Thursday, May 2, 2013

May 2, 1863

May 2, 1863

Battle of Chancellorsville

Day 2 – Having blunted the Federal advance with attacks on the first day, Lee’s Army of Northern Virginia splits into two parts. Lt. Gen. Thomas J. "Stonewall" Jackson takes his three divisions (Colston, Rodes, and A.P. Hill) on a long, circuitous route south and then west to get around Hooker’s exposed flank—the right flank, which was "in the air" or not anchored on anything. This part of the Union line is held by Gen. Oliver O. Howard’s XI Corps, a patchwork outfit of green troops and veterans with a large proportion of German immigrants in its ranks and officer corps. Howard has his line along the Old Turnpike, which runs lengthwise through the Wilderness. 

Maj. Gen. Oliver O. Howard, USA

The rest of Lee’s force—about 14,000 men in the divisions of Anderson and McLaws—is deployed into line facing northwest to oppose principally the XII Corps (Slocum) and the II Corps (Couch). On this flank, the Rebels do some probing and noisy demonstrations, to distract the Yankees. Hooker is concerned enough that he sends for Reynolds and the I Corps from Fredericksburg to bolster his lines. 

May 2, Battle of Chancellorsville: the route of Jackson's March
Click map to enlarge

Jackson, meanwhile, is marching hard, and as he turns the corner at Catherine Furnace onto the Wellford Furnace Road, his columns are spotted by forward pickets of one of Sickles’ Divisoins, under Gen. Birney. At Hazel Grove, Birney orders his artillery to open fire on the Rebels, with little effect. Sickles reports that he observed the gray infantry passing that same spot for 3 hours. Sickles’ alert gets back to Hooker’s Headquarters, along with Sickles’ opinion that the Rebels are retreating. Hooker later relents and allows Sickles to pursue the Rebels he sees. But this advance is slowed down by a spirited demonstration of resistance by a single Georgia regiment. By 5:30, Jackson has all three divisions line up in a column of divisions: Rodes first, with Colston behind him, and A.P. Hill last. Jackson’s lines surge forward at 5:30 and smash into the unprotected flank of Howard’s XI Corps, which offers a few spots of resistance, but finally begins to collapse and deteriorate into clumps of retreated troops. Howard’s corps is routed, and the Rebels move steadily forward, on past Wilderness Church and on down the Turnpike toward Chancellor House. Charles Devens’s division breaks up, although Gen. Carl Schurz, a competent leader, pulls his division from an east-west orientation to a north-south orientation in very little time, and his line is a strong one. However, the Confederates’ line is much longer and, after a while, they lap around Schurz’s flanks, and his men fall back. At Fairview, close to Hooker’s HQ, 37 cannon from the XII Corps form the core of a line, bolstered with infantry cobbled together from the retreating troops, and they serve to stop Jackson’s onward rush. Rodes, and then Colston and Hill, all stop after 7:30, and darkness is falling. Jackson is eager to push on with a new attack by moonlight. He rides out with his staff ahead on the Plank Road to see the disposition of the enemy’s lines. As they turn back, troops from the 18th North Carolina infantry, logically thinking the horsemen to be Yankee cavalry, open fire on the riders, wounding Jackson three times, in the left arm, and wounding several other men. Jackson is down with his wound. Command of his corps falls to A.P. Hill who himself is also wounded in the next volley. J.E.B. Stuart is given command of Jackson’s troops, and Stuart begins to plan for the next day’s attacks.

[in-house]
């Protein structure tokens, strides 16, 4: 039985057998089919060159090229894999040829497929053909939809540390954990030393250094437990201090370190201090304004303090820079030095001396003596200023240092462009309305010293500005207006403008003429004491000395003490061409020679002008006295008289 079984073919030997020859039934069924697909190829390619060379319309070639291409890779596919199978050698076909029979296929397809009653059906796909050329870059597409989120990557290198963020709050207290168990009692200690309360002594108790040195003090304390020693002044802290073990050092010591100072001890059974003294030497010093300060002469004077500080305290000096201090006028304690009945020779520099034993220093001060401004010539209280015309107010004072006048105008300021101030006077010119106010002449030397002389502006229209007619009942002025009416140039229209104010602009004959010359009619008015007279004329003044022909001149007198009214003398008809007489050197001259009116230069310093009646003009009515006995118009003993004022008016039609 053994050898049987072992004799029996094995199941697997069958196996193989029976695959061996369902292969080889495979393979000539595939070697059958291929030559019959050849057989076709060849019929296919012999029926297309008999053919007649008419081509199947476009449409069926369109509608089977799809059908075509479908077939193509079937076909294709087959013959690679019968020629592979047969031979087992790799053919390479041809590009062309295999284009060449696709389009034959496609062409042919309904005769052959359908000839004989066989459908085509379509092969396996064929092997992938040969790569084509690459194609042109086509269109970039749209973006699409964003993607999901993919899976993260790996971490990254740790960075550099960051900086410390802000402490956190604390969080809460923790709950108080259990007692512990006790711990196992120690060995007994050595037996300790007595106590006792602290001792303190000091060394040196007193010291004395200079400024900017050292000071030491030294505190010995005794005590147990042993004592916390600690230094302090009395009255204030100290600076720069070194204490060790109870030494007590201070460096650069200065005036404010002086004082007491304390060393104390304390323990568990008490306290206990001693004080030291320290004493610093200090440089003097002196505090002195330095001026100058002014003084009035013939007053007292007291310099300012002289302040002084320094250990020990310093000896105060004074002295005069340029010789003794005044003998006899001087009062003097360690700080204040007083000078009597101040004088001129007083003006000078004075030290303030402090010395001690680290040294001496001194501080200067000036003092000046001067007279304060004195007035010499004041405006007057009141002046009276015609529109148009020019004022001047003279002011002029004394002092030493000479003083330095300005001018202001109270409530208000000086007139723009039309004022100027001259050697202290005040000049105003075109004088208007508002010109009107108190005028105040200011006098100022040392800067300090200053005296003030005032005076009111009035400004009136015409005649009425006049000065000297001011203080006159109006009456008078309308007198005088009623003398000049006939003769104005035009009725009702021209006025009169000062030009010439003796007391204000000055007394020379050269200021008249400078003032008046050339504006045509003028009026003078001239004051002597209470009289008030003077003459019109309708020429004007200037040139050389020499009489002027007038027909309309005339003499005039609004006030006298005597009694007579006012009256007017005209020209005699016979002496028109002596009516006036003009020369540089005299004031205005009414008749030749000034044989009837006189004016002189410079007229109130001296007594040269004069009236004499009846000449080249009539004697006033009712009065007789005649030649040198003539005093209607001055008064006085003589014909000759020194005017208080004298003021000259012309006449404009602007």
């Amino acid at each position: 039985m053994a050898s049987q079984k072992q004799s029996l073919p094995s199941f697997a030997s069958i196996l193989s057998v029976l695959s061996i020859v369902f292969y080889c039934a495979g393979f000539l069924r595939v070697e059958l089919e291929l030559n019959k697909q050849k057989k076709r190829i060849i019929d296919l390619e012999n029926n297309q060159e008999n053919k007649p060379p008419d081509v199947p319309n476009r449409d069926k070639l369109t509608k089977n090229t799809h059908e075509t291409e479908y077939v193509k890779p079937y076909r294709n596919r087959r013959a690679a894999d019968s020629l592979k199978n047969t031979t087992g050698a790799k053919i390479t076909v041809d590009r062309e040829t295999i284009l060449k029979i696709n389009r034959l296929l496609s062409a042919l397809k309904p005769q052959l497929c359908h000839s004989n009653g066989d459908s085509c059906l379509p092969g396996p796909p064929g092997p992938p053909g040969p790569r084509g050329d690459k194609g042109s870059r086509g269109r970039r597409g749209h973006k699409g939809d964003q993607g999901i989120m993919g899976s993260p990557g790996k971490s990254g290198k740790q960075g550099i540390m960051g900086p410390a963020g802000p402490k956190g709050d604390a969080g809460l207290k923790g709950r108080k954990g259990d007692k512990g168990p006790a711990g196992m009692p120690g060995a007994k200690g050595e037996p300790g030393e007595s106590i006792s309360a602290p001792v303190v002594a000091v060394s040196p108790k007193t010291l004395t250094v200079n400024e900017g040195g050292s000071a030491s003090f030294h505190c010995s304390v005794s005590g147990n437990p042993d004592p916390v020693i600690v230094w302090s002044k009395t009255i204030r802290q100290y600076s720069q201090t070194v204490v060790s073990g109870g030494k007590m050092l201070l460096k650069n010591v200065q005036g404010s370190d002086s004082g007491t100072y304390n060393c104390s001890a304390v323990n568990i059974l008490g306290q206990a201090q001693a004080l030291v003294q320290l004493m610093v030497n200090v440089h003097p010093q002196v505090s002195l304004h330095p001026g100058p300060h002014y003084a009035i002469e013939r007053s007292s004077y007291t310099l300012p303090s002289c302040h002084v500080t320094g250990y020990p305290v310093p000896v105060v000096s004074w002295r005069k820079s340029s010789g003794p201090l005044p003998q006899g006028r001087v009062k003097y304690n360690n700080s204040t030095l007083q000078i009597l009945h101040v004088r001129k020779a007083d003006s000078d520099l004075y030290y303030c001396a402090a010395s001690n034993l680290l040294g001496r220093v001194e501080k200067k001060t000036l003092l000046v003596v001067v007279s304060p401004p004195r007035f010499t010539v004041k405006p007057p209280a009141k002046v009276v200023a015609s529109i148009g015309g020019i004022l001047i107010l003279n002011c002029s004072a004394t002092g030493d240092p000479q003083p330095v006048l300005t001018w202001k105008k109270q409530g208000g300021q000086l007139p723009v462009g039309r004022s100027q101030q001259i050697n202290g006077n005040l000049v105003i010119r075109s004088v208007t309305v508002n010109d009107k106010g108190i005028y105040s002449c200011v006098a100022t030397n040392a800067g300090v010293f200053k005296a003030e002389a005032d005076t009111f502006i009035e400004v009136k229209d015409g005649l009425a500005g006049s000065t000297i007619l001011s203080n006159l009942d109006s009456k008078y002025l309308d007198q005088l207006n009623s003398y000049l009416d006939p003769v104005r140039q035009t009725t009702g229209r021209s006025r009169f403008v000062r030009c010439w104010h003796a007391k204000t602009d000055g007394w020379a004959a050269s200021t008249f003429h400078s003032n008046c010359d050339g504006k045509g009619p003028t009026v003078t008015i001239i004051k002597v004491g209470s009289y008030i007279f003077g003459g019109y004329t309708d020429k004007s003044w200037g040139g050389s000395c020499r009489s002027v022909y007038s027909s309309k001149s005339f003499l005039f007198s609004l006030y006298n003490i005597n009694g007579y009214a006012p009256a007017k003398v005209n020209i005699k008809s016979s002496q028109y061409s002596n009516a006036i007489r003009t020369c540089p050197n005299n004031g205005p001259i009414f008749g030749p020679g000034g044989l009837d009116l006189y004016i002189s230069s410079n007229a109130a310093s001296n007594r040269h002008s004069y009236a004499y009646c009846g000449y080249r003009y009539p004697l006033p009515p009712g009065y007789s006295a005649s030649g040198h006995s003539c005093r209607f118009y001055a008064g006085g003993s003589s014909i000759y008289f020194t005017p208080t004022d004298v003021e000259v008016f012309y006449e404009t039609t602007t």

Jackson loses his arm the next day to amputation, since the bone is shattered. He contracts pneumonia, however, and on May 10 dies from the fever.

Lt. Gen. Thomas Jonathan "Stonewall" Jackson, CSA

—The Washington Chronicle prints a story about a gentleman who applied personally to President Lincoln for a pass to travel to Richmond. "Well," said the President, "I would be very happy to oblige you, if my passes were respected; but the fact is, sir, I have, within the past two years given passes to 250,000 men to go to Richmond, and not one has got there yet."

—Lt. Col. Arthur Fremantle of the Royal Army, records his impressions of characters he meets on his journey through Texas, including Sam Houston:
In the cars I was introduced to General Samuel Houston, the founder of Texan independence. He told me he was born in Virginia seventy years ago, that he was United States senator at thirty, and governor of Tennessee at thirty-six. He emigrated into Texas in 1832; headed the revolt of Texas, and defeated the Mexicans at San Jacinto in 1836. He then became President of the Republic of Texas, which he annexed to the United States in 1845. As Governor of the State in 1860, he had opposed the secession movement, and was deposed. Though evidently a remarkable and clever man, he is extremely egotistical and vain, and much disappointed at having to subside from his former grandeur. The town of Houston is named after him. In appearance he is a tall, handsome old man, much given to chewing tobacco, and blowing his nose with his fingers. 
I was also introduced to another "character," Captain Chubb, who told me he was a Yankee by birth, and served as coxswain to the United States ship Java in 1827. He was afterwards imprisoned at Boston on suspicion of being engaged in the slave trade; but he escaped. At the beginning of this war he was captured by the Yankees, when he was in command of the Confederate States steamer Royal Yacht, and taken to New York in chains, where he was condemned to be hung as a pirate; but he was eventually exchanged. I was afterwards told that the slave-trading escapade of which he was accused consisted in his having hired a coloured crew at Boston, and then coolly selling them at Galveston.

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